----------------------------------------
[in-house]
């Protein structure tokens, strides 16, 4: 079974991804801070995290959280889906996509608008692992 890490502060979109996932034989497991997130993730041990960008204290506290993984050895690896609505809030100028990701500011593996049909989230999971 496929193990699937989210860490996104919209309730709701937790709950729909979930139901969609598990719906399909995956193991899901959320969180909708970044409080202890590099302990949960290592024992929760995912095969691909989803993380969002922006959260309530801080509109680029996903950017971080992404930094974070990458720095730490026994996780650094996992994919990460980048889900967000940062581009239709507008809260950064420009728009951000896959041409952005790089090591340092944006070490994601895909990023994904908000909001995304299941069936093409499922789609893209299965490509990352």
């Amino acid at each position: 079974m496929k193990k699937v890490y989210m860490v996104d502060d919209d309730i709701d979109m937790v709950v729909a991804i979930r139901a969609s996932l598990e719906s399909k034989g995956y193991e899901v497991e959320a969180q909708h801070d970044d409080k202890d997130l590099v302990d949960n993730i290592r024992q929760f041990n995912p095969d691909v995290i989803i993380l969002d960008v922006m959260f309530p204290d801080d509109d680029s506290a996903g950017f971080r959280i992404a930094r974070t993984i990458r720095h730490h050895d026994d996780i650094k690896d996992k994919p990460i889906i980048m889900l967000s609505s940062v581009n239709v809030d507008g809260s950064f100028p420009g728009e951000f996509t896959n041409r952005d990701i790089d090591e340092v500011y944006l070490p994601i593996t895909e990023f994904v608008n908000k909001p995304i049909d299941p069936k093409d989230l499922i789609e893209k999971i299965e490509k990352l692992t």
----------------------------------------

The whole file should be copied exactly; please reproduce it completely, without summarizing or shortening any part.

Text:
[in-house]
């Protein structure tokens, strides 16, 4: 079974991804801070995290959280889906996509608008692992 890490502060979109996932034989497991997130993730041990960008204290506290993984050895690896609505809030100028990701500011593996049909989230999971 496929193990699937989210860490996104919209309730709701937790709950729909979930139901969609598990719906399909995956193991899901959320969180909708970044409080202890590099302990949960290592024992929760995912095969691909989803993380969002922006959260309530801080509109680029996903950017971080992404930094974070990458720095730490026994996780650094996992994919990460980048889900967000940062581009239709507008809260950064420009728009951000896959041409952005790089090591340092944006070490994601895909990023994904908000909001995304299941069936093409499922789609893209299965490509990352």
């Amino acid at each position: 079974m496929k193990k699937v890490y989210m860490v996104d502060d919209d309730i709701d979109m937790v709950v729909a991804i979930r139901a969609s996932l598990e719906s399909k034989g995956y193991e899901v497991e959320a969180q909708h801070d970044d409080k202890d997130l590099v302990d949960n993730i290592r024992q929760f041990n995912p095969d691909v995290i989803i993380l969002d960008v922006m959260f309530p204290d801080d509109d680029s506290a996903g950017f971080r959280i992404a930094r974070t993984i990458r720095h730490h050895d026994d996780i650094k690896d996992k994919p990460i889906i980048m889900l967000s609505s940062v581009n239709v809030d507008g809260s950064f100028p420009g728009e951000f996509t896959n041409r952005d990701i790089d090591e340092v500011y944006l070490p994601i593996t895909e990023f994904v608008n908000k909001p995304i049909d299941p069936k093409d989230l499922i789609e893209k999971i299965e490509k990352l692992t």